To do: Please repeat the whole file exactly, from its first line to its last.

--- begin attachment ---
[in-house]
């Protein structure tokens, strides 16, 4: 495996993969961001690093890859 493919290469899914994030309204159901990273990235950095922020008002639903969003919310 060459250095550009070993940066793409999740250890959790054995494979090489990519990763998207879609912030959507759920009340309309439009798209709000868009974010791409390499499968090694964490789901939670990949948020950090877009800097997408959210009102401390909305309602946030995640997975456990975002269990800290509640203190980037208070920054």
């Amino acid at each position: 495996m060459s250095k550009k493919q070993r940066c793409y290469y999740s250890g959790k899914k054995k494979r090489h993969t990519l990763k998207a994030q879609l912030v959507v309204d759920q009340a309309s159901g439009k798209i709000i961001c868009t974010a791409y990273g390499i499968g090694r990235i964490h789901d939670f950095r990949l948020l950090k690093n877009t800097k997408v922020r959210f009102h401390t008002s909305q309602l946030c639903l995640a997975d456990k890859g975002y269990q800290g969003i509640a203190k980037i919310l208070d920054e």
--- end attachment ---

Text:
[in-house]
């Protein structure tokens, strides 16, 4: 495996993969961001690093890859 493919290469899914994030309204159901990273990235950095922020008002639903969003919310 060459250095550009070993940066793409999740250890959790054995494979090489990519990763998207879609912030959507759920009340309309439009798209709000868009974010791409390499499968090694964490789901939670990949948020950090877009800097997408959210009102401390909305309602946030995640997975456990975002269990800290509640203190980037208070920054």
């Amino acid at each position: 495996m060459s250095k550009k493919q070993r940066c793409y290469y999740s250890g959790k899914k054995k494979r090489h993969t990519l990763k998207a994030q879609l912030v959507v309204d759920q009340a309309s159901g439009k798209i709000i961001c868009t974010a791409y990273g390499i499968g090694r990235i964490h789901d939670f950095r990949l948020l950090k690093n877009t800097k997408v922020r959210f009102h401390t008002s909305q309602l946030c639903l995640a997975d456990k890859g975002y269990q800290g969003i509640a203190k980037i919310l208070d920054e």